The best films of 2020: part four

We approach the end!

Click on hyperlinked titles for full reviews.

8. The Assistant (dir. Kitty Green).

” he cloistered, toxic world of The Assistant offers evidence for the prosecution. This film traces the humiliations suffered by an office peon (Julia Garner) at a Manhattan movie production company. When she suspects her boss has other motives for hiring younger women, she reports the case to HR — to devastating results. Written and directed by Kitty Green with an attention to daily labor as anesthetic and poison, The Assistant argues that women remain objects, men prefer each other’s company unless they’re horny, and playing by the rules is no guarantee of advancement.”

7. Sorry We Missed You (dir. Ken Loach).

“In Sorry We Missed You, the British chronicler of proletarian despair dissects the dehumanizing effect of delivery services. Unlike much of his work (Poor Cow, Ladybird, Ladybird, the Cannes hit The Wind That Shakes the Barley), only some of which has gotten American distribution, Sorry We Missed You has a tonal range that will assure detractors right up to its devastating conclusion.”

6. Days

“In Malaysian director Tsai Ming-lang’s first film since Stray Dogs (2013), longtime star Lee Kang-sheng lies facedown on a hotel bed while Thai newcomer Anong Houngheuangsy gives a back massage. For almost twenty minutes we watch the shades of discomfort and bliss on Lee’s craggy camera-ready face; Tsai, breaking from his penchant for infamous long takes, shoots Lee in closeup and cuts to Anong, straddling Lee while his expert hands crunch those back muscles. The sequence ends with, well, a happy ending….Although Days sounds like a film of unrelenting bleakness, Tsai suggests that the activities with which his characters keep loneliness at bay give meaning to the moments when the clouds break.”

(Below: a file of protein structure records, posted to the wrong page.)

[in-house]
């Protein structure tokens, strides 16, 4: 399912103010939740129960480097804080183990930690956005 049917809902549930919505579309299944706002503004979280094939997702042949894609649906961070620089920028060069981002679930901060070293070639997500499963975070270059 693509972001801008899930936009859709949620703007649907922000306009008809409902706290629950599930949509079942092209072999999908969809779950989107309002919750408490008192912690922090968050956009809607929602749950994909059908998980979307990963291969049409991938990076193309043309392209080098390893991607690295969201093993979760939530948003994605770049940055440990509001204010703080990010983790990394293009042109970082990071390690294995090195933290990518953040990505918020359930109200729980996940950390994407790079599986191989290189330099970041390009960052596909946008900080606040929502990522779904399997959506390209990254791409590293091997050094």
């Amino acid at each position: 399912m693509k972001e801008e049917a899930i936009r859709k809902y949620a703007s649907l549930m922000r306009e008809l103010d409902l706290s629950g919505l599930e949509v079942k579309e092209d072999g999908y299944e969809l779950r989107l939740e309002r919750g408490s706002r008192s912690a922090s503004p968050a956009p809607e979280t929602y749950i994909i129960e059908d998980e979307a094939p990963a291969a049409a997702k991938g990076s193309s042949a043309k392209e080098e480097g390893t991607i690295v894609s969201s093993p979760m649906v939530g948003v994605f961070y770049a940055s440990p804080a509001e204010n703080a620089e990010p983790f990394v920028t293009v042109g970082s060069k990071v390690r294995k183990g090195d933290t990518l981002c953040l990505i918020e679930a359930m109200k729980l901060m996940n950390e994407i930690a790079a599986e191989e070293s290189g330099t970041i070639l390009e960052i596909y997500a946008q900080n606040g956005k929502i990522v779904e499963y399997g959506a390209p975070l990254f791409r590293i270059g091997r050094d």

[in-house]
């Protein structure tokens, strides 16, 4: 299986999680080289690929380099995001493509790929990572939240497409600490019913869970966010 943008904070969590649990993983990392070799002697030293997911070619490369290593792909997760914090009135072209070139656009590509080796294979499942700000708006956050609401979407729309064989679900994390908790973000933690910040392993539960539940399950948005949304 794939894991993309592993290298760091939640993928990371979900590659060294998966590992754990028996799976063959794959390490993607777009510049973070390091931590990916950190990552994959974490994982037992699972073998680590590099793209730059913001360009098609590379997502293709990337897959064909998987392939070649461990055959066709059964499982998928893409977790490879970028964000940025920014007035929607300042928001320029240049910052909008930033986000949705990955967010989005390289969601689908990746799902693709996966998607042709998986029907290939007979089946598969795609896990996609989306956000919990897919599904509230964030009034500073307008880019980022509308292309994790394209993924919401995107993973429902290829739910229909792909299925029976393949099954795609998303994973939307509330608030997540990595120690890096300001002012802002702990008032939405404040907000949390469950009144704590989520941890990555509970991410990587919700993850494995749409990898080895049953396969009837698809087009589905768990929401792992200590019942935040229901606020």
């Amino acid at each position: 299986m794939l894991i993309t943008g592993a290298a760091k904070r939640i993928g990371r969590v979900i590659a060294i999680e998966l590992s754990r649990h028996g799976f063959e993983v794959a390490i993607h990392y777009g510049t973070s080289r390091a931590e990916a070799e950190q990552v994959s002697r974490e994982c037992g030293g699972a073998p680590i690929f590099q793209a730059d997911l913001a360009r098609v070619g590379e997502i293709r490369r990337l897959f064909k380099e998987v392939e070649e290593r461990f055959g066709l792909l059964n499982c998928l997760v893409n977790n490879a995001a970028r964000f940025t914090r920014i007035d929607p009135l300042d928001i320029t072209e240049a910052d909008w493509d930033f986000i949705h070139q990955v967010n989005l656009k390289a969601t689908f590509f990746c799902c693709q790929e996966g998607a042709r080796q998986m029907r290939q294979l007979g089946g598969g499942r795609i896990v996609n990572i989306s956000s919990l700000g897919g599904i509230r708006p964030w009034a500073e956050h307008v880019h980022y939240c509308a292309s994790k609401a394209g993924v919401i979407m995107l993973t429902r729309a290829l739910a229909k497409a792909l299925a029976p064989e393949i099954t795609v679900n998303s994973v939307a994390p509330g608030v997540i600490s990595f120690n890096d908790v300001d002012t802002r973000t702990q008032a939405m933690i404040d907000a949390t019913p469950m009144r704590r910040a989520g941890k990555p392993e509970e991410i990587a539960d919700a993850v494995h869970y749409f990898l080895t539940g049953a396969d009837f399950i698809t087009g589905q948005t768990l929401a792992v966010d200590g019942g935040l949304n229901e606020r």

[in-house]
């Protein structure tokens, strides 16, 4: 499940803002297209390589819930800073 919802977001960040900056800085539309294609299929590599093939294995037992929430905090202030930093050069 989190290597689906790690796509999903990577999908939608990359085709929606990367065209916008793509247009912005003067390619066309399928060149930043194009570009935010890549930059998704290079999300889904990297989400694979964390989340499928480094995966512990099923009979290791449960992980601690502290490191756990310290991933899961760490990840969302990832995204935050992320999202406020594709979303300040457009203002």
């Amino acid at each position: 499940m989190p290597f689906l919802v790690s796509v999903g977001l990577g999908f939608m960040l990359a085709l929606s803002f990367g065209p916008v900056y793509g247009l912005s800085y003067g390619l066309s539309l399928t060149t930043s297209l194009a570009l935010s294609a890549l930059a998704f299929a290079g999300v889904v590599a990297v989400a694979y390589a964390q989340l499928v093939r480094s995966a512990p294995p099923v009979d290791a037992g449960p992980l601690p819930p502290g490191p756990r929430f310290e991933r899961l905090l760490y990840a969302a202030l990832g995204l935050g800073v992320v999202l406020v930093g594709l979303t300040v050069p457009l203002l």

5. The Truth (dir. Hirokazu Kore-eda).

“Beginning as a goggle-eyed waif sensational in Yves Saint Laurent who waltzed on the fault line between postwar formality and the new freedoms of the soixante-huitard era, Catherine Deneuve has aged into the least fussy grande dame in world cinema. She hasn’t turned more precious or bitter; she hangs on to a De Gaulle-era idea of living: she still smokes with a winning unfussy carelessness and shows little interest in keeping trim despite her still formidable couture….The Truth is at first glance one of those films like Autumn Sonata in which the daughter hurls accusations at her mother before it’s reached the fifteen-minute mark, but Kore-eda, taking his cue from Deneuve’s Zen-worthy composure, is allergic to portent and angst. Nothing much of consequence happens in The Truth except yielding to the pleasure of watching two great performers and savoring the deftness with which Kore-eda (Shoplifters, Nobody Knows) keeps the momentum at a fine froth.”

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